The18th Century preacher John Newton--most famous for writing the hymn Amazing Grace--held to the Reformed faith by strong conviction. His attitude toward those of the Arminian persuasion, however, was very different than that of some of the Reformed brethren in his day...and especially different than that of many of the purported Calvinists of our day. The following is an excerpt from the sermon, John Newton: The Tough Roots of His Habitual Tenderness by John Piper:
Newton had a strong, clear Calvinistic theology. He loved the vision of God in true Biblical Calvinism: In the preface to the Olney hymns, he wrote, "The views I have received of the doctrines of grace are essential to my peace; I could not live comfortably a day, or an hour, without them. I likewise believe . . . them to be friendly to holiness, and to have a direct influence in producing and maintaining a gospel conversation; and therefore I must not be ashamed of them." But he believed "that the cause of truth itself may be discredited by an improper management." Therefore, he says, "The Scripture, which . . . teaches us what we are to say, is equally explicit as to the temper and Spirit in which we are to speak. Though I had knowledge of all mysteries, and the tongue of an angel to declare them, I could hope for little acceptance or usefulness, unless I was to speak 'in love.'"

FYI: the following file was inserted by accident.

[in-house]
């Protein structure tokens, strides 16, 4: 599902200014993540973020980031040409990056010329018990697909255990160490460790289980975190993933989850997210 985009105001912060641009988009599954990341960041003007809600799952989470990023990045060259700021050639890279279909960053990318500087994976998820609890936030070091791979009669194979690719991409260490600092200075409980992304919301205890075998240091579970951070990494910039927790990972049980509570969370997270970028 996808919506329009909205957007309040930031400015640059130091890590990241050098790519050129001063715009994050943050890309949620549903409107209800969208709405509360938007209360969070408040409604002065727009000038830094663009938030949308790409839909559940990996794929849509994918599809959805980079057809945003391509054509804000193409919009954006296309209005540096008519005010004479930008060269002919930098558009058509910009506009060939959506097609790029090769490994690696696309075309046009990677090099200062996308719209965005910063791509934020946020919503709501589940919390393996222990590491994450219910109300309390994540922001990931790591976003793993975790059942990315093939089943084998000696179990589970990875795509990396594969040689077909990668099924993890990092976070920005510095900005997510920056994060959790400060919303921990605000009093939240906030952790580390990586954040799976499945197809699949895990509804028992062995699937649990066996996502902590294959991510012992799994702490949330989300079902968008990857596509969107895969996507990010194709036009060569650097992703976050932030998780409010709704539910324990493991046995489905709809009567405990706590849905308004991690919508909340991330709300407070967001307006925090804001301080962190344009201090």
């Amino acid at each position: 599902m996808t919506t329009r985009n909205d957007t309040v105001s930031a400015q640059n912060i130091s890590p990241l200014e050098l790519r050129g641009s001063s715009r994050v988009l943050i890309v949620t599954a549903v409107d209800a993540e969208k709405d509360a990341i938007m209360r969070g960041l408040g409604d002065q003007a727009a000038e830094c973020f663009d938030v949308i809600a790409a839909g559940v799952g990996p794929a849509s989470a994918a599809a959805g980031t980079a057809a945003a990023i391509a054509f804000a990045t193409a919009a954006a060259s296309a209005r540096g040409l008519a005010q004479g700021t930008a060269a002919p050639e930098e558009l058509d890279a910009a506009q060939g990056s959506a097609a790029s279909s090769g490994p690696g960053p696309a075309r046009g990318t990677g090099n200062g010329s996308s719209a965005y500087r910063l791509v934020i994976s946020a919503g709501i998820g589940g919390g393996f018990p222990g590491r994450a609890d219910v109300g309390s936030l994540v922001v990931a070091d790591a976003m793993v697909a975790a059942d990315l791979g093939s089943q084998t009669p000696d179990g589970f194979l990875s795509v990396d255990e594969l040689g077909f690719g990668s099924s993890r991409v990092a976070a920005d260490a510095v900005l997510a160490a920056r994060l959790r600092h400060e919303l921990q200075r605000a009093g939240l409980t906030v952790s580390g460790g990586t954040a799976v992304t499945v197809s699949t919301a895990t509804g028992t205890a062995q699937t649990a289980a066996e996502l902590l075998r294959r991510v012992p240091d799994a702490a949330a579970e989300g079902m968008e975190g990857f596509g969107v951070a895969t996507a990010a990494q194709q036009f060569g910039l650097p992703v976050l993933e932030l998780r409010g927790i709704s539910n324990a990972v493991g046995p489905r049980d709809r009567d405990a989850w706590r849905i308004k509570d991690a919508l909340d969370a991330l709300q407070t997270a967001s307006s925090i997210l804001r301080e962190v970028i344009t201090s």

Of all people who engage in controversy, we, who are called Calvinists, are most expressly bound by our own principles to the exercise of gentleness and moderation. . . . The Scriptural maximum, that "The wrath of man worketh not the righteousness of God," is verified by daily observation. If our zeal is embittered by expressions of anger, invective, or scorn, we may think we are doing service to the cause of truth, when in reality we shall only bring it into discredit.
He had noticed that one of the most "Calvinistic" texts in the New Testament called for tenderness and patience with opponents, because the decisive work was God's:
And the Lord's servant must not be quarrelsome but kindly to every one, an apt teacher, forbearing, correcting his opponents with gentleness. God may perhaps grant that they will repent and come to know the truth, and they may escape from the snare of the devil, after being captured by him to do his will." (2 Timothy 2:24, rsv)
So, for the sake of repentance and knowledge of truth, Newton's pattern of tenderness in doctrinal matters was to shun controversy.